Two Edublogs webinar overviews – Fb privacy & Google power search


This overview covers our two most recent webinars. This first was a Serendipity session where we discussed Facebook privacy sessions and the flow-on effects that happen between accounts. The second webinar (a FineFocus) was inspired by the recent short course in “Power Searching” from Google.

Serendipity – Facebook privacy settings

In this session, recorded as always, we discussed issues around Facebook privacy settings. This arose from one of the group recounting an experience where a family member had changed something in their profile and this had had a knock on effect on other people’s accounts.

Facebook privacy (and other) settings seem to cause issues for many people. We took a “walk” through some of these and shared how we try to use them.

They do seem inordinately complex. For example I am not entirely sure what would happen in terms of my privacy if I ticked the boxes in the window shown above. Personally I don’t use any apps and games, and I think I have all these things turned off but I am not really sure!

This was an interesting session. My concern is that if a group of quite “techie” and social network savvy people have trouble “getting our heads” around Facebook’s privacy and other settings what chance does the average user have!

FineFocus – Are you a “Power Searcher”

The second session, again recorded, was a look at some of the search features that were explored in the recent “Power Searching with Google” course that I joined. Although the interactive (forum posting) parts of the course have finished the content and activities are still available.  I was already a fairly sophisticated searcher using many of the tools explored but I enjoyed the course immensely and certainly learned some new ideas.

Once the scene setting was complete I started as I so often do with some “where are you coming from” activities, including a question about current favourite search tricks and strategies.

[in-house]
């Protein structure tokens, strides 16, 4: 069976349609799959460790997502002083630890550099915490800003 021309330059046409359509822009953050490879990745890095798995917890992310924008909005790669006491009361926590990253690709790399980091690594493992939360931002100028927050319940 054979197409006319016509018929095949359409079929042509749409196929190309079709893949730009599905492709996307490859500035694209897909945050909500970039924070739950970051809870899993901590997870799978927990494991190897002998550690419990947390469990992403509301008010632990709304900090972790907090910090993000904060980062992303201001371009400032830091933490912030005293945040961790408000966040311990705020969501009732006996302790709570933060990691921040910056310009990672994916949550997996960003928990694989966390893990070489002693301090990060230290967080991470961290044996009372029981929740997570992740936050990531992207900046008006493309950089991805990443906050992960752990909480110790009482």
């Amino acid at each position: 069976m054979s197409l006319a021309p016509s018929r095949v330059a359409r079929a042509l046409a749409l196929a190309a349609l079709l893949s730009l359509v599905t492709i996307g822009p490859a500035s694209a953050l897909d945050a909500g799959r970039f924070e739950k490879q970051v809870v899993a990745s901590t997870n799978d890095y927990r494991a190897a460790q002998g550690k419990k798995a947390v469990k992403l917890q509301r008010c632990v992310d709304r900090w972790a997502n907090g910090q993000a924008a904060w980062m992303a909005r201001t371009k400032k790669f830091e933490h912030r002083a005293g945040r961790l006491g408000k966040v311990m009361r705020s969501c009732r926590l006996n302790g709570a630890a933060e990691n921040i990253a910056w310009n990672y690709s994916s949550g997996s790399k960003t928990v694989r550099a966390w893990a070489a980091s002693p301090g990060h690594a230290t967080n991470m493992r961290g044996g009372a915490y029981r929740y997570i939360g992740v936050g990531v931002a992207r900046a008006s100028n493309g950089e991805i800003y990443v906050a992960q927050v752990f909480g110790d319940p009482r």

Most of the session was taken up with brief explorations and opportunities to “play with” some of the search options that I had found interesting in the course. However there was also some discussion about how we see different results and even differenct tools depending on which Google domain you are searching through. For example the “” domain gives different results to the “.com” domain. My preference is usually to use “.com” so we looked at how to force this – Google is very persistent in forcing the search into your country domain, often just typing the “.com” domain doesn’t work and the domain reverts back to the country.

We took a look at some basic search points straight from the Google course these being choice of words and the order. Then we moved on to look at images (colour filtering and finding a specific image). Next we explored the right hand information panels that appear with some searches. These are not visible in search outputs from all Google domains. They can be seen in “.com” but not (at the moment) in “”.  We finished off with a look at the “SearchResearch” blog where there is regular weekly search puzzle and an image search on “Yarn bombing” – try that one yourself if you haven’t heard the term :).

The session worked really well – quite fast paced, with a blend of whiteboard activities, app share for examples and opportunities try out the tools. Certainly for me the hour flew by!


Both of these sessions were great to be part of. As always privacy issues are of huge concern to us all, so sessions on this are always very worthwhile because they heighten awareness. The power search session was fun and hopefully also informative.

Next Webinar

Our next session will be an Edublogs “Serendipity” session on Thursday August 2nd at 23:00 GMT/UTC (Afternoon/Evening USA) or Friday August 3rd at 7am West Aus, mid morning Eastern States Aus depending on your timezone (check yours here) – in the usual BlackboardCollaborate room. This is one of our fortnightly unconference sessions where we invite you to bring along your “hot topics” and “burning issues” for our poll on the topic

Reporting on an Issue


Just as with all the other written work you have done you will need to structure your Current or Environmental Issue report to make sure it contains all the information that the task asks for. Again in common with your other work you will need to do a draft first.

Your report

There are many different types of report and many different ways of structuring reports, it is important to have a title that tells you what the report is about and a clear structure with relevant headings. Make sure that you include:

1. An introduction.

  • a clear identification of the issue;